Aftercare – Restoring Survivors

While the Haitian government is currently focused on anti-gang endeavors, kidnapping prevention, and investigations around the president’s assassination, its capacity to additionally handle the trafficking issues in the nation has become limited.  However, Hands & Feet Project remains determined to follow the calling God has given us to fight against human trafficking and to care for survivors through our Restoring Survivors Project.

Under the current political climate, we have not been able to gain significant momentum with the Restoring Survivors Project in Haiti. Since anti-trafficking units have been prohibited from traveling to the capital, conducting raids, and investigating leaders in the evil of the human trade business for several months, we have found ourselves asking God how we might shift our gaze to make more impact in the lives of survivors.

After prayerful consideration, we have been working through how we might serve the Haitian community in the Dominican Republic. Haiti and the Dominican Republic share a border to make up the island of Hispaniola. According to Haiti’s Institution of Social Welfare and Research (IBESR), more than 50,000 Haitian children cross into the Dominican Republic every year. These children are often driven from their home country because of extreme poverty—and while they hope to cross the border into a better life, they enter instead into a greater susceptibility of being trafficked, and few efforts exist to help mitigate the problem.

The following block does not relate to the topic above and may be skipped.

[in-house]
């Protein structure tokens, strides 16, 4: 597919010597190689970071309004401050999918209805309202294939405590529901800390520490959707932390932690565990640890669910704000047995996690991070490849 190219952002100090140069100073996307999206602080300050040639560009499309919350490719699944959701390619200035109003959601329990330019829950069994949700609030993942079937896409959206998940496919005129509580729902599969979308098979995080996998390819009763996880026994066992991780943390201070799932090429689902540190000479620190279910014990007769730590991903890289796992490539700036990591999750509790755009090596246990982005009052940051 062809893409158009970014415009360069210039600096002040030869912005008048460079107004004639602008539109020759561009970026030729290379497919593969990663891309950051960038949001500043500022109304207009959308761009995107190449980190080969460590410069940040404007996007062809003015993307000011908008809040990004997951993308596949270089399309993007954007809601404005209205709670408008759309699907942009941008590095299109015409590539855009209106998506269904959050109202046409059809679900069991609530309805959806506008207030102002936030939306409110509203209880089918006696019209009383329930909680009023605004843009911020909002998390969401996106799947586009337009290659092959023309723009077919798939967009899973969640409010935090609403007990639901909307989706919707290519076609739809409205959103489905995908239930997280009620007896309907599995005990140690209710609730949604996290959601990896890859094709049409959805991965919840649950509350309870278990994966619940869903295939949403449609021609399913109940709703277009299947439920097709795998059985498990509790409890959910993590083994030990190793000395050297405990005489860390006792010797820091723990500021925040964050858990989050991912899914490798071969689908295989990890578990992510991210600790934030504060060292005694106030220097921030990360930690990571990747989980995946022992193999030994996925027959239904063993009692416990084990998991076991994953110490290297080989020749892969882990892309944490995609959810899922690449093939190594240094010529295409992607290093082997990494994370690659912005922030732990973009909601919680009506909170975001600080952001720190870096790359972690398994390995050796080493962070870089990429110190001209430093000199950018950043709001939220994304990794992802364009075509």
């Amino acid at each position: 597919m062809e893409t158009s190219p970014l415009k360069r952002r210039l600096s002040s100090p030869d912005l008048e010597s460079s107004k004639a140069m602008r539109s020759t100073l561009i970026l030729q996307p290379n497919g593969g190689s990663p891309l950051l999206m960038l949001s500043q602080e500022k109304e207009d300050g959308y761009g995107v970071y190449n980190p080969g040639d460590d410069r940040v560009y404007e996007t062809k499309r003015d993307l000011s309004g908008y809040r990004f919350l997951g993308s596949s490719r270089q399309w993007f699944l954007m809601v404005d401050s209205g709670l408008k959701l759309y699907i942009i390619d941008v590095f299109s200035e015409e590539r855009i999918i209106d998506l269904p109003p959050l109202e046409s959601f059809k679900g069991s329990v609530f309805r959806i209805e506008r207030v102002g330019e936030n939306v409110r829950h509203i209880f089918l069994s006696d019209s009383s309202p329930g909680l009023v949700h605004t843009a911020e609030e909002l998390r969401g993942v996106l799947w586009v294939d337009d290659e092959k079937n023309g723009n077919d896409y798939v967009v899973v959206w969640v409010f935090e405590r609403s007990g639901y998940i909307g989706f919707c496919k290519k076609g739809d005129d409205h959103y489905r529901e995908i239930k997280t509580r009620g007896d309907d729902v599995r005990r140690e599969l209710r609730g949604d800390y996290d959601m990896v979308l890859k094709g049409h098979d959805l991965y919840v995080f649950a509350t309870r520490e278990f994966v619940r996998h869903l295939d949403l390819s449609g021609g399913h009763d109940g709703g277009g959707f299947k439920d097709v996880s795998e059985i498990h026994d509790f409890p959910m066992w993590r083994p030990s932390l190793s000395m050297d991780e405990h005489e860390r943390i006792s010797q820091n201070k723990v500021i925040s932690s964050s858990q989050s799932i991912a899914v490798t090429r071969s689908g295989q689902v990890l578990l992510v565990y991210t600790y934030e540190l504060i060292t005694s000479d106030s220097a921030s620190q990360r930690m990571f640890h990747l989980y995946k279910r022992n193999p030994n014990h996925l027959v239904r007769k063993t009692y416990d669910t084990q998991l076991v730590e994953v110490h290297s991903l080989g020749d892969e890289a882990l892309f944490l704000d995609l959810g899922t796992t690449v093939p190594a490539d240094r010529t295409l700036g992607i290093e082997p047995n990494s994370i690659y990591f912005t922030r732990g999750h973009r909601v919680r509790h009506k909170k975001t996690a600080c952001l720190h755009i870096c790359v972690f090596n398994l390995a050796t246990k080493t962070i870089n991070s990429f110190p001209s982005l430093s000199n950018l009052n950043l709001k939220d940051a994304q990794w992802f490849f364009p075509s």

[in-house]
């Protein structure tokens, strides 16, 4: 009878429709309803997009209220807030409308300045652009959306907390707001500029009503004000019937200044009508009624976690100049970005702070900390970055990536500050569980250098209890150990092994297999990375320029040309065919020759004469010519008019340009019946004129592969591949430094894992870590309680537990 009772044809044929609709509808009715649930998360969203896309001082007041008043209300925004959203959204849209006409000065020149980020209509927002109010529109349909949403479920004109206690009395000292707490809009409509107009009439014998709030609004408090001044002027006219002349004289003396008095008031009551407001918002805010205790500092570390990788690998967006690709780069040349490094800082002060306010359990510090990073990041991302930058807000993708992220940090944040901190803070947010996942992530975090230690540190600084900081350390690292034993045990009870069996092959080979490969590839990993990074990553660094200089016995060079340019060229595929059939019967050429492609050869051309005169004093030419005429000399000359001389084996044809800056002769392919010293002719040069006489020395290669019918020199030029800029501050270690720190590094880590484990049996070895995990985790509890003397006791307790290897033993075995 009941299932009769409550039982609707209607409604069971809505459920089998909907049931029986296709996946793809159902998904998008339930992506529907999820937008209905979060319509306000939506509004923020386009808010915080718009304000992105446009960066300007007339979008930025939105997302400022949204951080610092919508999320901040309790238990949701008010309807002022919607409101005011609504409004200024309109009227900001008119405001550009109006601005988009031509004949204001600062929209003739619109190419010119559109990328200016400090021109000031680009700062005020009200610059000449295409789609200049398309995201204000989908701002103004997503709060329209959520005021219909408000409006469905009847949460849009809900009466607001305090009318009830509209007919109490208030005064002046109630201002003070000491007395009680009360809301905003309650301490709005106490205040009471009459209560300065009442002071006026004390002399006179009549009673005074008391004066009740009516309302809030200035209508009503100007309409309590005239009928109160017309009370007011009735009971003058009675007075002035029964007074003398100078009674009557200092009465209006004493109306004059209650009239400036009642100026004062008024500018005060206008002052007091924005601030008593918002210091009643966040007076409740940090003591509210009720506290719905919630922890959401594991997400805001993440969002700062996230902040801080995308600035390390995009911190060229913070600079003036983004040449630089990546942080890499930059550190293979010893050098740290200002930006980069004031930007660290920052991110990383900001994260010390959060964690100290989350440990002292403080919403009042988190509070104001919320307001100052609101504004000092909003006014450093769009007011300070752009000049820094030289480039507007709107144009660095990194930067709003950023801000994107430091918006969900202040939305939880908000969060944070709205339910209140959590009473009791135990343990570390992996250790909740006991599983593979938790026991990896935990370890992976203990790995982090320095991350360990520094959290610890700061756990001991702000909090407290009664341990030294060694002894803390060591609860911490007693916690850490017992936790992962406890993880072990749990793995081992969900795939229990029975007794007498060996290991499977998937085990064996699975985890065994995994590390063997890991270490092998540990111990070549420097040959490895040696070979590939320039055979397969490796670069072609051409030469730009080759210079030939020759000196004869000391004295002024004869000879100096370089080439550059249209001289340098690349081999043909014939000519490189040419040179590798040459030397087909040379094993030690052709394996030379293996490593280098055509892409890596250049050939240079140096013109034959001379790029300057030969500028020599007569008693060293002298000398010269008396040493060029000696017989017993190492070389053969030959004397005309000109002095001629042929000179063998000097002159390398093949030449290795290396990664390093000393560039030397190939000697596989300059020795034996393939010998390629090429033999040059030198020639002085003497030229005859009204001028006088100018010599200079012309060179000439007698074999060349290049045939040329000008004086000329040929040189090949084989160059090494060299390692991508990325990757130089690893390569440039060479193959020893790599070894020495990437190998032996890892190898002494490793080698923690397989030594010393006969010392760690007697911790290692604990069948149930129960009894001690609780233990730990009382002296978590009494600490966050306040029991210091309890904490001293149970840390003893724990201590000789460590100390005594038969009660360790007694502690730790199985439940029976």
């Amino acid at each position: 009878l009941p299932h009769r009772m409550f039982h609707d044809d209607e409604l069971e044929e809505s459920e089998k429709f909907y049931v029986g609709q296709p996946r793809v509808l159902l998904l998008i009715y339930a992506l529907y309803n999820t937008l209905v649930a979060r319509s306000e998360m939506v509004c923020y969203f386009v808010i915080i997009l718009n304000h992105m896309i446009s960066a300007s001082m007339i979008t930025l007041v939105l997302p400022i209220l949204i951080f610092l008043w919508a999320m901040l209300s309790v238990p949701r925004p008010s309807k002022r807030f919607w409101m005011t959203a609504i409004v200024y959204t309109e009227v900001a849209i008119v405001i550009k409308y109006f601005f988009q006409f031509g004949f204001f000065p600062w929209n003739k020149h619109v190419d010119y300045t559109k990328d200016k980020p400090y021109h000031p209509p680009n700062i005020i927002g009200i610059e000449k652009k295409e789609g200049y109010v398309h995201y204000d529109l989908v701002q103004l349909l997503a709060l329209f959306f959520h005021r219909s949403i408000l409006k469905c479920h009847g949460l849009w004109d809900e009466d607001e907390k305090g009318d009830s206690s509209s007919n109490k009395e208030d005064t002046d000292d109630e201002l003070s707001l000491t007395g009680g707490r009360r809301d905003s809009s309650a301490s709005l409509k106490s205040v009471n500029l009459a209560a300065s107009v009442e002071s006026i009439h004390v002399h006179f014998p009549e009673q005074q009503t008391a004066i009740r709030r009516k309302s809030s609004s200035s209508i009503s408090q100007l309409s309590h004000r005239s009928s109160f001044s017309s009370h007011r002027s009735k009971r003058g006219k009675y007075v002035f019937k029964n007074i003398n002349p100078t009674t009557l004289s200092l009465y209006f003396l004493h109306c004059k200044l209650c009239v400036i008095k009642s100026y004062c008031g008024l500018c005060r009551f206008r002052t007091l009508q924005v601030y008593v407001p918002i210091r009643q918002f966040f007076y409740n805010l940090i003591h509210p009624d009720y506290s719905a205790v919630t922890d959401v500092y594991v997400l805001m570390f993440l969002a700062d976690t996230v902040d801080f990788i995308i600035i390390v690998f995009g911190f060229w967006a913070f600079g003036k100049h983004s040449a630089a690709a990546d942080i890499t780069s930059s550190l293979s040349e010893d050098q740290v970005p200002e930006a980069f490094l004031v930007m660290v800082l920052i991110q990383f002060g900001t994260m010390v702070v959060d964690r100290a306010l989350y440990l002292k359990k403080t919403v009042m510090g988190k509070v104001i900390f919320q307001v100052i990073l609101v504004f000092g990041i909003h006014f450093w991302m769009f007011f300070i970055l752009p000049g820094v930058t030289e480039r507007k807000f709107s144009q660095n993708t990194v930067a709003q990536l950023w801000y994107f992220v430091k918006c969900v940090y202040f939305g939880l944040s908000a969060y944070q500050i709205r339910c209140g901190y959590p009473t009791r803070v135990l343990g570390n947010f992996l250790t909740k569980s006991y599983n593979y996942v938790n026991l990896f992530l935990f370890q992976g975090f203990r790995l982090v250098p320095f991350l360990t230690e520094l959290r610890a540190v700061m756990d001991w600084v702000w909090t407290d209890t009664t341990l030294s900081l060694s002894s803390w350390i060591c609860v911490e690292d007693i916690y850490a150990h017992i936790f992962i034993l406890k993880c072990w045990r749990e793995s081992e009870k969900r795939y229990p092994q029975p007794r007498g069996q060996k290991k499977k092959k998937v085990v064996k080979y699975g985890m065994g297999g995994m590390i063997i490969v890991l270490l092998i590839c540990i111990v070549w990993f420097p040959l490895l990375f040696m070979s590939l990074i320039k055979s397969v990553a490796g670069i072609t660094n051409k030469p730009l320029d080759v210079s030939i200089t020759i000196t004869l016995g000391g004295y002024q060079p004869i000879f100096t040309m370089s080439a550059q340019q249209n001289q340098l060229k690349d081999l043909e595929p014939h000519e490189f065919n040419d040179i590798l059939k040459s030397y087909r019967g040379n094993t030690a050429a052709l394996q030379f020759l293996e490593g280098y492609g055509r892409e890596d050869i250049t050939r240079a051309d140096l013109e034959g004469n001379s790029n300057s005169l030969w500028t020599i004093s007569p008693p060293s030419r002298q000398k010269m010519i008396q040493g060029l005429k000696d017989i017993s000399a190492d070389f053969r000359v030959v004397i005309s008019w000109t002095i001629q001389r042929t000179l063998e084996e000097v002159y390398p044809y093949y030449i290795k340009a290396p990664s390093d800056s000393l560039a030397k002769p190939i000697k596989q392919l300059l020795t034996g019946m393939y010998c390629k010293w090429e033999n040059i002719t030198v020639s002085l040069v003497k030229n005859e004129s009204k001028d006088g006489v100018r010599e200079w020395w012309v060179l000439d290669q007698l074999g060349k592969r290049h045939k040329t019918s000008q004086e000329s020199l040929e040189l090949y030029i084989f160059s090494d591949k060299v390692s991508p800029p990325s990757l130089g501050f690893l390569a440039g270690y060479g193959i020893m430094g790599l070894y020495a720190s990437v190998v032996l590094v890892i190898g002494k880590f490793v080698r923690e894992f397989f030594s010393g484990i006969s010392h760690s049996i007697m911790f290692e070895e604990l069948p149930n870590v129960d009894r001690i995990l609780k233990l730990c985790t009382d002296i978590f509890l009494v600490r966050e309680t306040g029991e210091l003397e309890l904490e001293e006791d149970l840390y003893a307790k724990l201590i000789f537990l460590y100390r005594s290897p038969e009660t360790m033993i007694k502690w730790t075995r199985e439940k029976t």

Hands & Feet Project has been invited twice to review the human trafficking rescue and relief efforts along the Dominican Republic and Haitian border. In the spring of 2021, we spent a week serving alongside an anti-trafficking unit at the Dominican Republic side of the border. This trip was focused on relationship building, information gathering and experiential learning.  Again, a few weeks ago,  we returned with a larger team with a greater agenda.  We met with eight different government offices as well as anti-trafficking private agencies who invited us to return to discuss multiple ways to protect those vulnerable individuals.

Neither Haiti nor the Dominican Republic have met the minimum standards required to eliminate human trafficking, according to the 2020 Trafficking in Persons report out out by the US State Department.  Many of the women and children who are being trafficked are suffering at labor camps without a home or support. In addition to meeting with agencies, in an effort to be a part of the solution, we also submitted a letter of request on how we can partner with the Dominican Republic to help the people of Haiti in their country. Hands & Feet Project is willing to fill the need there, whether that be protection, provision, or transportation back home. We are praying through our role. Will you join us?